MACLEAN’S REVIEWS

Isadora: a saucy rebel who belongs to the '60s

ALAN EDMONDS April 1 1969
MACLEAN’S REVIEWS

Isadora: a saucy rebel who belongs to the '60s

ALAN EDMONDS April 1 1969

MOVIES

Isadora: a saucy rebel who belongs to the '60s

YOUNG PEOPLE dedicated to the “doyour-own-thing” rhetoric may be forgiven for thinking they invented it: history lessons notwithstanding, every generation has a love affair with itself. But every once in a while we need, for humility’s sake, a gentle reminder that TV was not discovered by Marshall McLuhan in 1960, but was invented in the 1920s, or that the theory behind The Naked Ape began

with a chap called Darwin, long since dead.

Isadora is such a reminder.

It is a roadshow spectacular about the improbable woman called Isadora Duncan who became the cynosure of the civilized world around the turn of the century by publicly and merrily “doing her thing.” In this case it was prancing suggestively about the stage wearing a flimsy Grecian girdle, and/or prancing suggestively around the stage in a dance that was Great Art. The choice of definition depended on whether you were critic or fan.

She did all this in the cause of the pixilating yet absurd rhetoric that “Beauty is Truth, Truth is Beauty — Nothing Else Matters,” and to further the cause she had her children by different lovers on the grounds that marriage was archaic, if not actually decadent.

Isadora Duncan was a magnificent, mesmeric kook who flowered during the 20 or so years known as La Belle Epoque, which spanned the turn of the century. At no other time in history could she have survived and flourished — except for now, this very minute, in Yorkville or Berkeley, or with the Yippies or the faded remnants of the Flower People.

The “civilized world” Isadora decorated so conspicuously consisted of the new middle class produced by the industrial revolution and now grown secure enough to break ranks with Victorian conformity. It was the time of Oscar Wilde and Virginia Woolf and of J. P. Morgan and all those marvelous millionaire buccaneers who built medieval castles for their brides in West Wisconsin or somesuch.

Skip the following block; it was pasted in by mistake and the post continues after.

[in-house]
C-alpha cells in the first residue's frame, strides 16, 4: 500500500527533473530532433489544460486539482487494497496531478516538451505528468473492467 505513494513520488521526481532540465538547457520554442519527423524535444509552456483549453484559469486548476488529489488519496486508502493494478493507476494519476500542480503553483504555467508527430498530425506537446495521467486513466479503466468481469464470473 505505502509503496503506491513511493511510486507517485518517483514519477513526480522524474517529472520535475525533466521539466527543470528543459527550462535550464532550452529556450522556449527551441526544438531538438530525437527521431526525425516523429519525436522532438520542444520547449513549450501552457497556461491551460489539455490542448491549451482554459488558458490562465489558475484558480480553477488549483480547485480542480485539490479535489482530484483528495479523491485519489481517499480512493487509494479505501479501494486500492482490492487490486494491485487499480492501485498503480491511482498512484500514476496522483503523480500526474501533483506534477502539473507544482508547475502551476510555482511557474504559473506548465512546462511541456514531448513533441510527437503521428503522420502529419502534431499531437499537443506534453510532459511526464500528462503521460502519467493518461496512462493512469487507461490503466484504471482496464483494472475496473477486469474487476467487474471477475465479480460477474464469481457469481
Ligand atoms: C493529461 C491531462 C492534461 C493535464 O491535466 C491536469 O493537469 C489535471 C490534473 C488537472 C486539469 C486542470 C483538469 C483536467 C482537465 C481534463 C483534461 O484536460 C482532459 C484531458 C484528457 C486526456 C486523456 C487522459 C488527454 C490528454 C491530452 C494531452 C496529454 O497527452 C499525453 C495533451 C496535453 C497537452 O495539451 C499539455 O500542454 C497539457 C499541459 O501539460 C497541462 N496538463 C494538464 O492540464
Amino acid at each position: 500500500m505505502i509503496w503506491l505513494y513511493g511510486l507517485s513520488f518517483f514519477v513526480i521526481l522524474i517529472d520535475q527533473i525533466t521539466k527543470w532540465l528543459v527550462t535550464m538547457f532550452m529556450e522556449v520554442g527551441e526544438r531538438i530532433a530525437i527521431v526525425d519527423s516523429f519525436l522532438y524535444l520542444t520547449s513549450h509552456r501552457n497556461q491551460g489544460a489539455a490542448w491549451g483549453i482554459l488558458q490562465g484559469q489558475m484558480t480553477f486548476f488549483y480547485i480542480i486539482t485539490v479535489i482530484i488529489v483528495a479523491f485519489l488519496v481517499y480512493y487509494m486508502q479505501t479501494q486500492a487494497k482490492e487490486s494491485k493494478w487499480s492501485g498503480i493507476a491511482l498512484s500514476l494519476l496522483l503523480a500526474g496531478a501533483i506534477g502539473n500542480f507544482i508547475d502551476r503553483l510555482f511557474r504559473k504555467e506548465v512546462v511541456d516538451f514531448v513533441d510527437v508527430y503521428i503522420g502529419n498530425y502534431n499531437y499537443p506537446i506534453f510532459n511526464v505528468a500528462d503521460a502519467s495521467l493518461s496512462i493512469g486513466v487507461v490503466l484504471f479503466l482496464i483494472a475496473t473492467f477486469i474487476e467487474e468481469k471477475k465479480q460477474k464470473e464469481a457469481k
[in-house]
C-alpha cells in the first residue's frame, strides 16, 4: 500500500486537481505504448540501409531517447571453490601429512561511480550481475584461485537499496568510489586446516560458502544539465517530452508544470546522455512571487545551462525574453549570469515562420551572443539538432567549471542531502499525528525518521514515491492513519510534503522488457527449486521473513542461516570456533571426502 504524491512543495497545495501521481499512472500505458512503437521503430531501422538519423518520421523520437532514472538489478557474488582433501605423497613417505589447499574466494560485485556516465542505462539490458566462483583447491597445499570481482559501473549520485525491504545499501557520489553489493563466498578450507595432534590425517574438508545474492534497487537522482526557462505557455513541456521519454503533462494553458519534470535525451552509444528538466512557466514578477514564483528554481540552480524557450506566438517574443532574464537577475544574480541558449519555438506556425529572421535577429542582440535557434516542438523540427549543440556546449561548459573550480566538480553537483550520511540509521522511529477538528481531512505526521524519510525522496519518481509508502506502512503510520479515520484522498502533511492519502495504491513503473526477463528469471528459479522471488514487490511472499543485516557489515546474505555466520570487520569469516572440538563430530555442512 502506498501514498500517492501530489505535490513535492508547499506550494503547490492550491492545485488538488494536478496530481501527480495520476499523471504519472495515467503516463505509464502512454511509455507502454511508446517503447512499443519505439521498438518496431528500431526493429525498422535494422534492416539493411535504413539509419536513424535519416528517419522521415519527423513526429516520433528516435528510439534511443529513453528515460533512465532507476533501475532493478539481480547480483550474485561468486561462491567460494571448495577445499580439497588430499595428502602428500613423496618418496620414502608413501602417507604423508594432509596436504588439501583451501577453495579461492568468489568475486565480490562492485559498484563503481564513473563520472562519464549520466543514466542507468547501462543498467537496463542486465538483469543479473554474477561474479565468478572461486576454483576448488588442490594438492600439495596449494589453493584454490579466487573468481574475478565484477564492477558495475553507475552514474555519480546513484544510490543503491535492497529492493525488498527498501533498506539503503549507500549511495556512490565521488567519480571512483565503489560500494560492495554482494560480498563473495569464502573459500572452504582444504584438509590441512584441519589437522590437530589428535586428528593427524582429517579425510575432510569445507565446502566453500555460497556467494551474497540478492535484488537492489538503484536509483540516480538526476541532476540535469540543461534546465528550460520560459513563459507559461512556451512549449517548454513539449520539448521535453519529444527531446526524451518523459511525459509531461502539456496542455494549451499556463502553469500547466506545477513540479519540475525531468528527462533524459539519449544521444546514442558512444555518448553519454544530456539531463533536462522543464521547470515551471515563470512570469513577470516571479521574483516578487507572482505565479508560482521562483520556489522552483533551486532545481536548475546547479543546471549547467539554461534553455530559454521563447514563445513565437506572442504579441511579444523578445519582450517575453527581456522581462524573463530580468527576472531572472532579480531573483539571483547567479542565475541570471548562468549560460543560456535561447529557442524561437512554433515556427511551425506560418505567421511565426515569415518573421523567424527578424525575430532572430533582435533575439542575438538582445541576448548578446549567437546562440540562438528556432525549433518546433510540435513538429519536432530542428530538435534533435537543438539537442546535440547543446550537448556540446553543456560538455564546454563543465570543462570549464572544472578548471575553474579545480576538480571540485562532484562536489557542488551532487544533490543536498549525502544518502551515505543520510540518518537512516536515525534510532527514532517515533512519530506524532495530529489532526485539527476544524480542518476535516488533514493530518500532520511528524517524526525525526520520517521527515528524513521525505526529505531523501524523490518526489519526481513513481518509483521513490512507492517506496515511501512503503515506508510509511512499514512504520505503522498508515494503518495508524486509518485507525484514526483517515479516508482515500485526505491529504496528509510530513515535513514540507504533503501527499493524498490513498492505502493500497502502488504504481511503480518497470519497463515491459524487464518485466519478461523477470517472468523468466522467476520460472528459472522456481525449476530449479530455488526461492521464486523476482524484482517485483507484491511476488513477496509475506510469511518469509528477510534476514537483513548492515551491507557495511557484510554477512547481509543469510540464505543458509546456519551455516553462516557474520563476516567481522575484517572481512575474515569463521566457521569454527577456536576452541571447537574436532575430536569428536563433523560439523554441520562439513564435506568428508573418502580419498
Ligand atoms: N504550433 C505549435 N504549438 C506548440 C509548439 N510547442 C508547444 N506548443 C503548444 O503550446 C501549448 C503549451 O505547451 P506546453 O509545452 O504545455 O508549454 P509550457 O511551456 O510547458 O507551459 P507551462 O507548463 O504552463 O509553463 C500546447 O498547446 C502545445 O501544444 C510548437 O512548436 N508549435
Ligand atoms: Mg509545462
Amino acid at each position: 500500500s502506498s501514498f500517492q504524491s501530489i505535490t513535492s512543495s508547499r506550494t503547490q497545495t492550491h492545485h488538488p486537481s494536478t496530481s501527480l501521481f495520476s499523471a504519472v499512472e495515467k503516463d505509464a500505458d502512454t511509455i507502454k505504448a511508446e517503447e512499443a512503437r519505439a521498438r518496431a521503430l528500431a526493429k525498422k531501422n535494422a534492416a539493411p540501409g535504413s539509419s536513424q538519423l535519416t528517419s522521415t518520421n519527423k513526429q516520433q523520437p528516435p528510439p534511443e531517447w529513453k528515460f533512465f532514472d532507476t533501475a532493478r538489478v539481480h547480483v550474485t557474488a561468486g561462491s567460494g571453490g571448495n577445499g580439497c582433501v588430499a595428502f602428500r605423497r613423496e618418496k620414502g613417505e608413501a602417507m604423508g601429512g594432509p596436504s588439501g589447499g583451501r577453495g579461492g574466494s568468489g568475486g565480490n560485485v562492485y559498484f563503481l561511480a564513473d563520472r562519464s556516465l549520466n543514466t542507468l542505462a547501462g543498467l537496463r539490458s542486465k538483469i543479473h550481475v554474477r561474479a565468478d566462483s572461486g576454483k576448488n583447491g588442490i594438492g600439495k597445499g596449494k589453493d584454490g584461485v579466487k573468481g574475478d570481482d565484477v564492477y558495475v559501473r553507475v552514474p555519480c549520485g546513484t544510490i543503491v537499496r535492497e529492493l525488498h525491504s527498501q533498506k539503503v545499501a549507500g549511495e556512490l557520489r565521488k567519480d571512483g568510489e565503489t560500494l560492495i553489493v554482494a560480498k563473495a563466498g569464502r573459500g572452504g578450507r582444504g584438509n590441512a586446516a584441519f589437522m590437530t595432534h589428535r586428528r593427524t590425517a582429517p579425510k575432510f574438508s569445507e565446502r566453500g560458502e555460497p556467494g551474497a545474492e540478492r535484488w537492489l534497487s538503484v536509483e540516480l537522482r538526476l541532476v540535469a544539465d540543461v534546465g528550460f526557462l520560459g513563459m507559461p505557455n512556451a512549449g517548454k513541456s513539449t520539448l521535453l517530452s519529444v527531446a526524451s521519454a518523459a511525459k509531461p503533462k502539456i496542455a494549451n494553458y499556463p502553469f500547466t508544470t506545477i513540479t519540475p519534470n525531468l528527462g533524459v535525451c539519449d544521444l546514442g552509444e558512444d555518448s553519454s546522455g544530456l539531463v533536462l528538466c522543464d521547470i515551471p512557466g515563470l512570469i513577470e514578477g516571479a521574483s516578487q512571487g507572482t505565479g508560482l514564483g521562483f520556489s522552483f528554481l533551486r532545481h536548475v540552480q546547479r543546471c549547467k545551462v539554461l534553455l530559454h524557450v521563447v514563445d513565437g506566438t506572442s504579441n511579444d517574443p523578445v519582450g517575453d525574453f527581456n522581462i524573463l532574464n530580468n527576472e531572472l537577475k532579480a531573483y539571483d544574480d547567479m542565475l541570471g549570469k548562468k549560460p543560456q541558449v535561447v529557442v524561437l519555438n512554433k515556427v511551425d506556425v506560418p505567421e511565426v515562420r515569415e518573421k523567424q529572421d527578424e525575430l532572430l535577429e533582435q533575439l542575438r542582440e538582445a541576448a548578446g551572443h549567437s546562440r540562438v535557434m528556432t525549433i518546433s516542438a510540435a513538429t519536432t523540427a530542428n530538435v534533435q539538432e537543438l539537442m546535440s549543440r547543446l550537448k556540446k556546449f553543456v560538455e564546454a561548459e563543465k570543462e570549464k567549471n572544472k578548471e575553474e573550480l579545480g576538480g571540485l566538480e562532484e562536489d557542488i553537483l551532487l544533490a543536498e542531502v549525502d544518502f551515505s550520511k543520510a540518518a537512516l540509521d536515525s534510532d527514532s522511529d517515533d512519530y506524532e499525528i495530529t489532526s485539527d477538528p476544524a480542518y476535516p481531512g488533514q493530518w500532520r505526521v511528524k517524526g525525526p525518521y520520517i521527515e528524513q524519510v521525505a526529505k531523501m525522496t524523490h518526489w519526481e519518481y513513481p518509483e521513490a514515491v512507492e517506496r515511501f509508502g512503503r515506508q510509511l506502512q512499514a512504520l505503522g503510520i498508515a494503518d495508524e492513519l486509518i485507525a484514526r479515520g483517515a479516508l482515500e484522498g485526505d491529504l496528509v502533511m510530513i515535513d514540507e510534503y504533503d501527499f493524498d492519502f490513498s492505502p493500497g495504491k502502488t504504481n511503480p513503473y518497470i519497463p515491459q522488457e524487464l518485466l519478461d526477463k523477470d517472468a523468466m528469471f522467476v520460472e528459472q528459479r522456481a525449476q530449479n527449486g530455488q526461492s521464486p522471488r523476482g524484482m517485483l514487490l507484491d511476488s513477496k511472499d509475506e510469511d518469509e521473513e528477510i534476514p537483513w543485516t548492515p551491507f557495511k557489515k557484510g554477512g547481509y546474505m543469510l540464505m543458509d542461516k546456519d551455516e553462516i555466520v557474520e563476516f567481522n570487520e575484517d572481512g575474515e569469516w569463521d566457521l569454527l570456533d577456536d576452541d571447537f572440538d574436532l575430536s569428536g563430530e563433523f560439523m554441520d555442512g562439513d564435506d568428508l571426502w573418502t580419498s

Isadora Duncan, the Chicago girl eccentric who believed The Dance Is Life had charisma enough to be adored by a society that revered eccentricity for its own sake. Shades of Andy Warhol’s soup cans!

Today, the egalitarian consumer society is enjoying its own Belle Epoque: it is secure enough to permit nonconformity; to grudgingly grant the young the luxury of rebellion and freedom to “do their thing.” It was probably not chance that led a startling number of bell bottoms and beards to cough up three dollars a seat for the Canadian premiere of Isadora. You’d have thought it a Godard, or a Humphrey Bogart re-run.

Another singular thing: on the

grounds that Isadora is so dramatic, the theatre cancelled the usual roadshow intermission, an act of great courage considering the value of popcorn profits. Even so, two and a half hours of Vanessa Redgrave as Isadora

doesn’t seem overlong. She and a cast of relative unknowns (except for Jason Robards) and director Karel Reisz have produced a sumptuous epic without swamping people or story with the size of it all. Isadora is less likely than other current biographical movies {Star!, Funny Girl) to prompt an attack of what one theatre manager has called The Roadshow Wriggles if only because it has a piquant relevancy for today.

Another lesson?

In the 1920s, with La Belle Epoque ended, Isadora tried doing her thing in a comeback show. The children of her original fans booed. She even tried it bare-breasted. And they booed louder.

ALAN EDMONDS